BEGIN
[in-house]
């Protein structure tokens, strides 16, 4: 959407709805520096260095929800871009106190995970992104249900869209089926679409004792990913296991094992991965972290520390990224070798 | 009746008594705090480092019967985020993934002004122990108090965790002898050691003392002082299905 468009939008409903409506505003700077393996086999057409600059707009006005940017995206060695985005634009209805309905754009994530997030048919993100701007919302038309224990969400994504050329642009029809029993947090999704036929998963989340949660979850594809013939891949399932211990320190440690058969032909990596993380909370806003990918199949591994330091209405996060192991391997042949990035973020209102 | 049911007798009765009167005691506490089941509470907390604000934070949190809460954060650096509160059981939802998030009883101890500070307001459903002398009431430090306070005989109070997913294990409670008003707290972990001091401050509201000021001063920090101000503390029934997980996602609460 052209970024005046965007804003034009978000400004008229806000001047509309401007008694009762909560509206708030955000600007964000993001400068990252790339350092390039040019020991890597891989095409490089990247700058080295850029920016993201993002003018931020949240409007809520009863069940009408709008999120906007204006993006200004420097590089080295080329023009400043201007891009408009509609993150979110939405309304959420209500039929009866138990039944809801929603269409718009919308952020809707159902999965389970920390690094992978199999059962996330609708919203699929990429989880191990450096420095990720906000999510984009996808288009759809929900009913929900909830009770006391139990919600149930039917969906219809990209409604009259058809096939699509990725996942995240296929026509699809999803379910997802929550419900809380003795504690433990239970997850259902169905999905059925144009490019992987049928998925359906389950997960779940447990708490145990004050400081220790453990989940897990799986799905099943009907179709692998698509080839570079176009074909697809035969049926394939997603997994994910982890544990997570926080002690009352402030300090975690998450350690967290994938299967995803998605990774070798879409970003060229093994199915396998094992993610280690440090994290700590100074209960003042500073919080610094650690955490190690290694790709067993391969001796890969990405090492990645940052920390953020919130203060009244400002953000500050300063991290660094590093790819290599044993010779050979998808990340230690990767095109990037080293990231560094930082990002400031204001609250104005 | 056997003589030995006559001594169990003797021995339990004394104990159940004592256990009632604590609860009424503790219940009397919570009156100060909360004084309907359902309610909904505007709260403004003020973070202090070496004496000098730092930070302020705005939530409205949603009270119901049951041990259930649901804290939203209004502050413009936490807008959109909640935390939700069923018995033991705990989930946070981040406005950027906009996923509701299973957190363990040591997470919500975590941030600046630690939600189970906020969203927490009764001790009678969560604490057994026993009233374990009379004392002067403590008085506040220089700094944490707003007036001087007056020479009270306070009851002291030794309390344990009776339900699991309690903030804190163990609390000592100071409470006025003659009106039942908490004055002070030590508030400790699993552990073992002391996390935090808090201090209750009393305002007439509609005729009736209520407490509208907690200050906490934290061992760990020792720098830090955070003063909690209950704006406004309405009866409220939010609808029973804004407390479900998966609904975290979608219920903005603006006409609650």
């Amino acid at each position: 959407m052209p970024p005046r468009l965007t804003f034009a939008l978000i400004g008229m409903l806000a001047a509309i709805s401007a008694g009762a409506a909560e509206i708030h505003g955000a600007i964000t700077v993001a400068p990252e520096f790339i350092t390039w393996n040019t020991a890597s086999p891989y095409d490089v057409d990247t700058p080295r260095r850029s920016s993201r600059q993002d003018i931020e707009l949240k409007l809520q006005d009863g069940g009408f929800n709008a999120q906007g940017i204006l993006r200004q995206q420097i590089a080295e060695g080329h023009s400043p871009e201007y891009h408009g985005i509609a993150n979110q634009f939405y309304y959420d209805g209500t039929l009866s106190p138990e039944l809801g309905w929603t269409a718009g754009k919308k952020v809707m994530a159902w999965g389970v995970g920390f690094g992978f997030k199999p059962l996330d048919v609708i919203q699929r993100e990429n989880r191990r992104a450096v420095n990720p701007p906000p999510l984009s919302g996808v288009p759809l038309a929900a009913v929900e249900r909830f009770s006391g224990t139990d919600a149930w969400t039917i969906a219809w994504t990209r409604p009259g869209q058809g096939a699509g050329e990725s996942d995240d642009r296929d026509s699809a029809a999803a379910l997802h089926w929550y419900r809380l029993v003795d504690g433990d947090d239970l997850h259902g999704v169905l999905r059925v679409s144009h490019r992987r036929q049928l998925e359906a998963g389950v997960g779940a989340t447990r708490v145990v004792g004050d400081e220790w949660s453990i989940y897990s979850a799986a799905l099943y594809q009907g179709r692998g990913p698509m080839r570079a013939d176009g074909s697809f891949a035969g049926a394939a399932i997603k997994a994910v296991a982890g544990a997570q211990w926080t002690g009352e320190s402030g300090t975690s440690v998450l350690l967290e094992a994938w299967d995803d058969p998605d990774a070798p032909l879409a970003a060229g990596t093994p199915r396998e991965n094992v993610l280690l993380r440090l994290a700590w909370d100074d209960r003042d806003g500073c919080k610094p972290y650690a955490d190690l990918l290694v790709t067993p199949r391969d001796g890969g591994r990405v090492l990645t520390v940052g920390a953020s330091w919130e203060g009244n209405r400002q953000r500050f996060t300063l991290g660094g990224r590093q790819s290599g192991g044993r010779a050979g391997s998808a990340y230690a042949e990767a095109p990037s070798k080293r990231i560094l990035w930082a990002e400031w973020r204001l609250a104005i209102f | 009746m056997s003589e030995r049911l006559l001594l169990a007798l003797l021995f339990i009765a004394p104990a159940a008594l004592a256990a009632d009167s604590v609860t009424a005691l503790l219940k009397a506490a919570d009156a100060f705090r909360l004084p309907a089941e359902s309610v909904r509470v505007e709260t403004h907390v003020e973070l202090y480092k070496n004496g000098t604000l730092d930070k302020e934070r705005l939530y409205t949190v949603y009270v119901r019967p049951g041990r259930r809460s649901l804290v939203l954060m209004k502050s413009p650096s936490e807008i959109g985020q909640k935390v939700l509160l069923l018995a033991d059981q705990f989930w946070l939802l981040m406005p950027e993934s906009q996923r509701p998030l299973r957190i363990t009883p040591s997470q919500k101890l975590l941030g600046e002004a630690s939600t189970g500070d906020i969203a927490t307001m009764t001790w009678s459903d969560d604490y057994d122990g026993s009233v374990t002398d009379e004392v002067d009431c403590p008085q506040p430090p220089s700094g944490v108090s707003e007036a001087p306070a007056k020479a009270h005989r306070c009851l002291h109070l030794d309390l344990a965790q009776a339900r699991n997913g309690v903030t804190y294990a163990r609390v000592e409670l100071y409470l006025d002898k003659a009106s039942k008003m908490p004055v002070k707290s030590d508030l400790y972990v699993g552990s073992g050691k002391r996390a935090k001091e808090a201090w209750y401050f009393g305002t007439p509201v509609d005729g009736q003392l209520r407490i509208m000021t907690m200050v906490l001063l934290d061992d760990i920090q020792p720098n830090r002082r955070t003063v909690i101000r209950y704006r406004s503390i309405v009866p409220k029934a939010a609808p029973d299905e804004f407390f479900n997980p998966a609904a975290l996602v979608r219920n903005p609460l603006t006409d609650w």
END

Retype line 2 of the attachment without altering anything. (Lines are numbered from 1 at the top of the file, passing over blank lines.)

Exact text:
């Protein structure tokens, strides 16, 4: 959407709805520096260095929800871009106190995970992104249900869209089926679409004792990913296991094992991965972290520390990224070798 | 009746008594705090480092019967985020993934002004122990108090965790002898050691003392002082299905 468009939008409903409506505003700077393996086999057409600059707009006005940017995206060695985005634009209805309905754009994530997030048919993100701007919302038309224990969400994504050329642009029809029993947090999704036929998963989340949660979850594809013939891949399932211990320190440690058969032909990596993380909370806003990918199949591994330091209405996060192991391997042949990035973020209102 | 049911007798009765009167005691506490089941509470907390604000934070949190809460954060650096509160059981939802998030009883101890500070307001459903002398009431430090306070005989109070997913294990409670008003707290972990001091401050509201000021001063920090101000503390029934997980996602609460 052209970024005046965007804003034009978000400004008229806000001047509309401007008694009762909560509206708030955000600007964000993001400068990252790339350092390039040019020991890597891989095409490089990247700058080295850029920016993201993002003018931020949240409007809520009863069940009408709008999120906007204006993006200004420097590089080295080329023009400043201007891009408009509609993150979110939405309304959420209500039929009866138990039944809801929603269409718009919308952020809707159902999965389970920390690094992978199999059962996330609708919203699929990429989880191990450096420095990720906000999510984009996808288009759809929900009913929900909830009770006391139990919600149930039917969906219809990209409604009259058809096939699509990725996942995240296929026509699809999803379910997802929550419900809380003795504690433990239970997850259902169905999905059925144009490019992987049928998925359906389950997960779940447990708490145990004050400081220790453990989940897990799986799905099943009907179709692998698509080839570079176009074909697809035969049926394939997603997994994910982890544990997570926080002690009352402030300090975690998450350690967290994938299967995803998605990774070798879409970003060229093994199915396998094992993610280690440090994290700590100074209960003042500073919080610094650690955490190690290694790709067993391969001796890969990405090492990645940052920390953020919130203060009244400002953000500050300063991290660094590093790819290599044993010779050979998808990340230690990767095109990037080293990231560094930082990002400031204001609250104005 | 056997003589030995006559001594169990003797021995339990004394104990159940004592256990009632604590609860009424503790219940009397919570009156100060909360004084309907359902309610909904505007709260403004003020973070202090070496004496000098730092930070302020705005939530409205949603009270119901049951041990259930649901804290939203209004502050413009936490807008959109909640935390939700069923018995033991705990989930946070981040406005950027906009996923509701299973957190363990040591997470919500975590941030600046630690939600189970906020969203927490009764001790009678969560604490057994026993009233374990009379004392002067403590008085506040220089700094944490707003007036001087007056020479009270306070009851002291030794309390344990009776339900699991309690903030804190163990609390000592100071409470006025003659009106039942908490004055002070030590508030400790699993552990073992002391996390935090808090201090209750009393305002007439509609005729009736209520407490509208907690200050906490934290061992760990020792720098830090955070003063909690209950704006406004309405009866409220939010609808029973804004407390479900998966609904975290979608219920903005603006006409609650």